A number of medical reports were submitted to the examiner; and plaintiff's personal physician, Dr. Louis H. Hayes, testified at the hearing. Dr. Hayes said that, in addition to having chronic arthritis of the lumbar spine, bursitis, and arthritis of both knees, his patient suffered from a mental condition in the form of a delusion of persecution with neurotic tendencies. The latter condition was first noted by Dr. Hayes in 1961. Other medical evidence indicated that plaintiff has had a continuing orthopedic condition affecting the spine and knees, together with a bursitis and synovitis of the knees. No objective pathological findings were made about the condition of his ankles despite plaintiff's subjective complaint. X-rays showed a minimal arthritic change in the knee indicating a mild osteoarthritis and also a minimal arthritis of the spine. One doctor said that plaintiff could do very little walking or standing and that he had limitation of motion of knees, hips, and back. Other doctors disagreed with the diagnosis, one saying that plaintiff had no orthopedic disability and another that plaintiff was an 'invalid by choice' and that the plaintiff's limp, caused by a shortened leg, could be remedied by a shoe lift. This doctor concluded that plaintiff is 'extremely disabled from disuse.' The bursitis condition of the knees was treated by plaintiff's physicians by ingestion and injection of certain drugs in late 1958 and early 1959. A medical examination in March, 1960, however, showed no evidence of swelling or disabling irregularities about the knee joints. The psychiatrist examined plaintiff in April, 1960. His diagnosis was psychoneurosis. He said that plaintiff was 'very hypochondriacal and circumstantial with a tendency to over-evaluate much of his physical findings, especially in regard to his lower extremities.'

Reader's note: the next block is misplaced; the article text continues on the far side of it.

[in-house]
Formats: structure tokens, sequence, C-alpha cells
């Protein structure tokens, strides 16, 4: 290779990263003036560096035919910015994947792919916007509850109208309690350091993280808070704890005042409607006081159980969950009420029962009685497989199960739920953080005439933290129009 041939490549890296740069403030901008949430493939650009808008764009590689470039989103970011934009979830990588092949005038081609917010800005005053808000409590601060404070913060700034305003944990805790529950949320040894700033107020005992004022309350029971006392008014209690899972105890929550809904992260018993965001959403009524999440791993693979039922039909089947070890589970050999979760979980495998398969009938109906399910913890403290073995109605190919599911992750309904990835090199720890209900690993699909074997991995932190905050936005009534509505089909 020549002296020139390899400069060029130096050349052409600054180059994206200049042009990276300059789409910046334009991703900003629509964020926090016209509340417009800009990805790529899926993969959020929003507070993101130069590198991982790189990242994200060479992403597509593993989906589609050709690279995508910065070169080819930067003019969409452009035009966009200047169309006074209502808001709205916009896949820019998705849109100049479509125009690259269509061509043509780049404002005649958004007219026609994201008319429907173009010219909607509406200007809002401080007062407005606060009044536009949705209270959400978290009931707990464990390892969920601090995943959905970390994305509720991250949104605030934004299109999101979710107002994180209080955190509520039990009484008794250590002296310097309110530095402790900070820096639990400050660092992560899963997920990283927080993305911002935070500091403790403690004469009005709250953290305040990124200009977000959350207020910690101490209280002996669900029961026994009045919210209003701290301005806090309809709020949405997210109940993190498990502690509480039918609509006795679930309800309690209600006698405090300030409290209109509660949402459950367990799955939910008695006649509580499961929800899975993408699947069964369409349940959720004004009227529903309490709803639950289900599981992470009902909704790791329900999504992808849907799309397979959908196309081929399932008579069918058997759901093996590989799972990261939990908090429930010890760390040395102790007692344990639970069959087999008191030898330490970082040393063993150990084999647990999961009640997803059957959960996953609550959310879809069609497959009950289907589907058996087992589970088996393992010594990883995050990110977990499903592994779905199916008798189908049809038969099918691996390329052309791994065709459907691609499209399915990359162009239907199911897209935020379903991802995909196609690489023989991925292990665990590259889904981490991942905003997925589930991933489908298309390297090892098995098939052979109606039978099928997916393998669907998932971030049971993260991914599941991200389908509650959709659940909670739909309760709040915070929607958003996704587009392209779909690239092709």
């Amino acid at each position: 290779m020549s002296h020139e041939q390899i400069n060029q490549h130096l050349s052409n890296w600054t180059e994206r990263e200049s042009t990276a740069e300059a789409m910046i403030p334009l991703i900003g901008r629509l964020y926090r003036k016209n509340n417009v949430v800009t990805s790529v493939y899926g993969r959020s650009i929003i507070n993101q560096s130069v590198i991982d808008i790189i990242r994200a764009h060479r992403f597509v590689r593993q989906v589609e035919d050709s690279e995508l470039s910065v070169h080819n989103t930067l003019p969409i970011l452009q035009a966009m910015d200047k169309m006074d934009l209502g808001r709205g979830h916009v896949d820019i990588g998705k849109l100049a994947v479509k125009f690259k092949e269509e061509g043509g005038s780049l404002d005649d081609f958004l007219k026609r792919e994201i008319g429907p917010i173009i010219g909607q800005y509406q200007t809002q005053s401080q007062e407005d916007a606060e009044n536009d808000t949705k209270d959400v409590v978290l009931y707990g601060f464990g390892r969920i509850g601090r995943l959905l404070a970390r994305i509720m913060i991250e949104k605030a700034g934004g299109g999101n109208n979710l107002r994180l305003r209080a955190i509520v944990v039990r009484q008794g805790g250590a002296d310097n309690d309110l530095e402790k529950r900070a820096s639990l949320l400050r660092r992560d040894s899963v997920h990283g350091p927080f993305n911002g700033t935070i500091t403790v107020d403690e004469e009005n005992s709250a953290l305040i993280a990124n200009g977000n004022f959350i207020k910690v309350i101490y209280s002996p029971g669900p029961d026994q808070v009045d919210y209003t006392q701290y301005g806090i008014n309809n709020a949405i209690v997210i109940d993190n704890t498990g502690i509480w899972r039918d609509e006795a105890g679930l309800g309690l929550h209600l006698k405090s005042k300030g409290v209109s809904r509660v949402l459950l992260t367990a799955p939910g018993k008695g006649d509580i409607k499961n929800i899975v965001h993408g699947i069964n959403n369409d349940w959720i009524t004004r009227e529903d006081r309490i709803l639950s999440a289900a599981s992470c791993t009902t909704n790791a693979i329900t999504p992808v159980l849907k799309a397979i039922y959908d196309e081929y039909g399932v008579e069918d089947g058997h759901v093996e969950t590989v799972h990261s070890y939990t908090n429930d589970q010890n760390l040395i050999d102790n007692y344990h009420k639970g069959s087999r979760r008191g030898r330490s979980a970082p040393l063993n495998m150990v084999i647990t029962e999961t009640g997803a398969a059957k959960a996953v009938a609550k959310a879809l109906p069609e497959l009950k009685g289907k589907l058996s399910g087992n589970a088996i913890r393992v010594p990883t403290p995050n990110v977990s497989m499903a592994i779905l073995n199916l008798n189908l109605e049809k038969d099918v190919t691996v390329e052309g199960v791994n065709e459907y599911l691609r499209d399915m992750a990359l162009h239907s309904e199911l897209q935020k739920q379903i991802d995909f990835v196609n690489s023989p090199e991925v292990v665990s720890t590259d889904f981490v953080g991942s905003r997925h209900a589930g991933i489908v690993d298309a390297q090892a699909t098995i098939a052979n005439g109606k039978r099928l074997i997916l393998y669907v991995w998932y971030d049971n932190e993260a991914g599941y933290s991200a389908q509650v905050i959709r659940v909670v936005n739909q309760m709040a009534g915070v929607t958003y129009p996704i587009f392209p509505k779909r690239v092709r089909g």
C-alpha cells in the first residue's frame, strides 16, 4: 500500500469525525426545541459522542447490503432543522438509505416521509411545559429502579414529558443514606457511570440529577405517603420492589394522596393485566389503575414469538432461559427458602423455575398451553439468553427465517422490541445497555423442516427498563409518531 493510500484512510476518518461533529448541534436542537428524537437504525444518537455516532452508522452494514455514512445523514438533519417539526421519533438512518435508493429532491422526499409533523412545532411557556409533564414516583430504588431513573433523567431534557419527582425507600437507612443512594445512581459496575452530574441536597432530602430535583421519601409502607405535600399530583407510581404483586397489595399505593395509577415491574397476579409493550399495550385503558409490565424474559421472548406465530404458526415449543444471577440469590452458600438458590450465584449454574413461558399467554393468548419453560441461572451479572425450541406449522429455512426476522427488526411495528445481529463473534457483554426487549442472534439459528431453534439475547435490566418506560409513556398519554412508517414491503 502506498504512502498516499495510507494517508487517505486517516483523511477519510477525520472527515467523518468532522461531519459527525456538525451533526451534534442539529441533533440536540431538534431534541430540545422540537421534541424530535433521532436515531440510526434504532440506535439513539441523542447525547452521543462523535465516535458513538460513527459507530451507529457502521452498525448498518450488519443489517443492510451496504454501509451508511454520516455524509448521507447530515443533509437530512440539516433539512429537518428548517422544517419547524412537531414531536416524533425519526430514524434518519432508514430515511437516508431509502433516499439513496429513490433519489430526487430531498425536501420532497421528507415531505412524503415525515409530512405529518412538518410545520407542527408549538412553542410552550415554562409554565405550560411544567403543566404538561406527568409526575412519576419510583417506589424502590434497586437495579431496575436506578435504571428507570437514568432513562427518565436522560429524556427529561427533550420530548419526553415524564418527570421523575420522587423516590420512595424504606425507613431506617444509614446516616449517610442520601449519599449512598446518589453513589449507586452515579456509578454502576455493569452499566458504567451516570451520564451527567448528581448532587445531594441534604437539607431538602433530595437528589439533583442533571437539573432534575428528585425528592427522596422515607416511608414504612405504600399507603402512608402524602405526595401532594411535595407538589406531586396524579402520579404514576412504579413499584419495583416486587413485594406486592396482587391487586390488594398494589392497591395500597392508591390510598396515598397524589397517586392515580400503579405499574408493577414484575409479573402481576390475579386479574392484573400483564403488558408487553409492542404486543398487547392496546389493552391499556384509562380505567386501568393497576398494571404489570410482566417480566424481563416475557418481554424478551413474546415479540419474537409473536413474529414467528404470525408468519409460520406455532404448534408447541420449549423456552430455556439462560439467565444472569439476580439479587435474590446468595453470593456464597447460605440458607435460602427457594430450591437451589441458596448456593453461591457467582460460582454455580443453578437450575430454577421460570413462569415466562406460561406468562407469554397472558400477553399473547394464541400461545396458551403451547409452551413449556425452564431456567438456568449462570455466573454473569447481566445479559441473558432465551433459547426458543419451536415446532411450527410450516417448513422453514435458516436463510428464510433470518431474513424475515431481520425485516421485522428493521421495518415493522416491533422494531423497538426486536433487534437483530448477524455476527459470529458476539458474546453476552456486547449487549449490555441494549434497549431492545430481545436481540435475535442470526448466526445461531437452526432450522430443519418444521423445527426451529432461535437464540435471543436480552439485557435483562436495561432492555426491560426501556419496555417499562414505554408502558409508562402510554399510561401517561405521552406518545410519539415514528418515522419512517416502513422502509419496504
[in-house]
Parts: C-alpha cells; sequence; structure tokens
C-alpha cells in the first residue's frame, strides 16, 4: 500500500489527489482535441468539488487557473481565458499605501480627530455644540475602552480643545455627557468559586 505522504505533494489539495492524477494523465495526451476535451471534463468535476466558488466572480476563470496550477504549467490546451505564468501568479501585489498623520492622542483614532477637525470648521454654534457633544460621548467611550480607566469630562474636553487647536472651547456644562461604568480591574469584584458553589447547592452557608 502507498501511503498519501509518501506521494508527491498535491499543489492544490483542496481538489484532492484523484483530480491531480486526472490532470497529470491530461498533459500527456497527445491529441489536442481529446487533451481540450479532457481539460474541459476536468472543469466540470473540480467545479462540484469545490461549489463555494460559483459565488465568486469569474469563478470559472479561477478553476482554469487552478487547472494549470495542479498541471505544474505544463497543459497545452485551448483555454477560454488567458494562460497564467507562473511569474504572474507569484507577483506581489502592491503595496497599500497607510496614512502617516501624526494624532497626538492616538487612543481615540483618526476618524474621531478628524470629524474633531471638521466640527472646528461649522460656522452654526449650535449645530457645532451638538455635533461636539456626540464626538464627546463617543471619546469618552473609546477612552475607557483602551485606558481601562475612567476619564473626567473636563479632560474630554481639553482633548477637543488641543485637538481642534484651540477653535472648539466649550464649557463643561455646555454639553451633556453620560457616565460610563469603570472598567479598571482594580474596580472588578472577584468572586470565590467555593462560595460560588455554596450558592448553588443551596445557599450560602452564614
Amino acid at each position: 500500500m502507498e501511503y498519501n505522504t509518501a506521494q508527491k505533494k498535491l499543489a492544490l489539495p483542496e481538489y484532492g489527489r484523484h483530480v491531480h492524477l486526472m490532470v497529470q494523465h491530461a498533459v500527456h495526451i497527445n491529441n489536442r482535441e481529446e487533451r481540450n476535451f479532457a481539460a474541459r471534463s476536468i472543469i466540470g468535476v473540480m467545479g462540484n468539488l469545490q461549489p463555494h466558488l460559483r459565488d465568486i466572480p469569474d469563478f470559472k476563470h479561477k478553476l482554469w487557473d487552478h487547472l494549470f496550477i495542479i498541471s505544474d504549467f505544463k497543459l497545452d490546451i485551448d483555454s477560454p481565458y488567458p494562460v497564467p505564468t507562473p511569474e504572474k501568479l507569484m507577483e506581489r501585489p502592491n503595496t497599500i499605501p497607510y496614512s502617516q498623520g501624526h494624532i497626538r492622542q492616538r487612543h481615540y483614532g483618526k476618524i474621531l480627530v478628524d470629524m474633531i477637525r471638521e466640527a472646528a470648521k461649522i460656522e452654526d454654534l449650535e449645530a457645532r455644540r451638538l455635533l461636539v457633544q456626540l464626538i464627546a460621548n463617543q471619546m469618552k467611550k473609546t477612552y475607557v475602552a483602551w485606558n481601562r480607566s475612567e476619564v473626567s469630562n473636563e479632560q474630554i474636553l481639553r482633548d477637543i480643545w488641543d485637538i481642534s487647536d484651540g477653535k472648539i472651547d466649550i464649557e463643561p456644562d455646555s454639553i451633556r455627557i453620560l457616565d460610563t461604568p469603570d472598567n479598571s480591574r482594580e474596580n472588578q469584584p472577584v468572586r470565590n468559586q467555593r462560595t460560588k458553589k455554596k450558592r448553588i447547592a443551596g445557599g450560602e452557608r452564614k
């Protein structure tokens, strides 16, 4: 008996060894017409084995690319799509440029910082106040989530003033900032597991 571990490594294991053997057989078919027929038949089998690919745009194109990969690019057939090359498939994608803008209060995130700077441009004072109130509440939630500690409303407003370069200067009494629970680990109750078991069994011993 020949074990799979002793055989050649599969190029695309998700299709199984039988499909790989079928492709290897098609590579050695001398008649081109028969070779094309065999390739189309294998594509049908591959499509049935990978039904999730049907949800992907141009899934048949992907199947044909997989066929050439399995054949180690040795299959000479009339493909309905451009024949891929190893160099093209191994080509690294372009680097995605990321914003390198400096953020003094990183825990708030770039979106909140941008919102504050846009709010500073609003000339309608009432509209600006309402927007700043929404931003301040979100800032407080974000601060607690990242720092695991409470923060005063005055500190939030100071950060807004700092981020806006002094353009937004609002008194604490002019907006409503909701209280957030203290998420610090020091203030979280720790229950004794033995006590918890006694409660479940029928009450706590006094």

Plaintiff's superintendent at Western Cartridge said Moon was a good worker and was forced to quit work because of his physical condition. Other lay testimony indicated that a neighbor helped him with some chores around the house, heard him complain about not being able to work, and noticed that he limps and has difficulty walking.


Plaintiff testified that in September, 1960 an insurance company paid him $5,000 on a policy because of disability; that he cannot walk a block; that he does no work about the house; and that he is very unhappy because he has worked all his life and thinks he is slipping physically.